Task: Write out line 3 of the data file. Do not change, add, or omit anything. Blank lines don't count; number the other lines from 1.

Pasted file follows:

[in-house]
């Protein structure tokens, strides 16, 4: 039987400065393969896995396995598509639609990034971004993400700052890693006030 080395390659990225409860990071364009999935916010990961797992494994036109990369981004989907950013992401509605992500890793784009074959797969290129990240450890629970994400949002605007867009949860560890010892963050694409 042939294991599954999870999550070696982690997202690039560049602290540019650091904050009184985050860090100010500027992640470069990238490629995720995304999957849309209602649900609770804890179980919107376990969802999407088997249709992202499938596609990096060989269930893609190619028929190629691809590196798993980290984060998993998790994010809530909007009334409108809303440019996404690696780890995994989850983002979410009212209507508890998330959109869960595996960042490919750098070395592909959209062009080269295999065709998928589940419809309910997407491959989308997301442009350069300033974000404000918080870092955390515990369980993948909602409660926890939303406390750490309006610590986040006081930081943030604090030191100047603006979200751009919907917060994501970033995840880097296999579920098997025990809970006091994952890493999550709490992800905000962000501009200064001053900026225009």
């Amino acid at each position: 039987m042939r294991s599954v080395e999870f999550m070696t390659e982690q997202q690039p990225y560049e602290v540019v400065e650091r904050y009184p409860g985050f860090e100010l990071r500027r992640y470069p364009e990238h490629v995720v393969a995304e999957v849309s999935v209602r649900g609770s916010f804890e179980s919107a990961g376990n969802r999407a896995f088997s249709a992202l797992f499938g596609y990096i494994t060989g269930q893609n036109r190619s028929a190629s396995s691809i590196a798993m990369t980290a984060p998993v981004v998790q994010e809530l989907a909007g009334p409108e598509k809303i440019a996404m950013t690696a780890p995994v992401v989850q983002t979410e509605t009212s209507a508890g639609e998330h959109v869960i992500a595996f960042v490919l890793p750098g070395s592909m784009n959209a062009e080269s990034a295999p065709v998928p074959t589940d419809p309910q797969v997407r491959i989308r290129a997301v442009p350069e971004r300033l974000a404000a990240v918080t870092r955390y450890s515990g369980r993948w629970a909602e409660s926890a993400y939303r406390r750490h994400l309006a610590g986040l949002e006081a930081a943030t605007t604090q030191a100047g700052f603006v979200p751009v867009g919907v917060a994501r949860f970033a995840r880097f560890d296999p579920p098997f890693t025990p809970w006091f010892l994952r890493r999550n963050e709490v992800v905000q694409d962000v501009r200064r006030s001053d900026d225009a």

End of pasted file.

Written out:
């Amino acid at each position: 039987m042939r294991s599954v080395e999870f999550m070696t390659e982690q997202q690039p990225y560049e602290v540019v400065e650091r904050y009184p409860g985050f860090e100010l990071r500027r992640y470069p364009e990238h490629v995720v393969a995304e999957v849309s999935v209602r649900g609770s916010f804890e179980s919107a990961g376990n969802r999407a896995f088997s249709a992202l797992f499938g596609y990096i494994t060989g269930q893609n036109r190619s028929a190629s396995s691809i590196a798993m990369t980290a984060p998993v981004v998790q994010e809530l989907a909007g009334p409108e598509k809303i440019a996404m950013t690696a780890p995994v992401v989850q983002t979410e509605t009212s209507a508890g639609e998330h959109v869960i992500a595996f960042v490919l890793p750098g070395s592909m784009n959209a062009e080269s990034a295999p065709v998928p074959t589940d419809p309910q797969v997407r491959i989308r290129a997301v442009p350069e971004r300033l974000a404000a990240v918080t870092r955390y450890s515990g369980r993948w629970a909602e409660s926890a993400y939303r406390r750490h994400l309006a610590g986040l949002e006081a930081a943030t605007t604090q030191a100047g700052f603006v979200p751009v867009g919907v917060a994501r949860f970033a995840r880097f560890d296999p579920p098997f890693t025990p809970w006091f010892l994952r890493r999550n963050e709490v992800v905000q694409d962000v501009r200064r006030s001053d900026d225009a």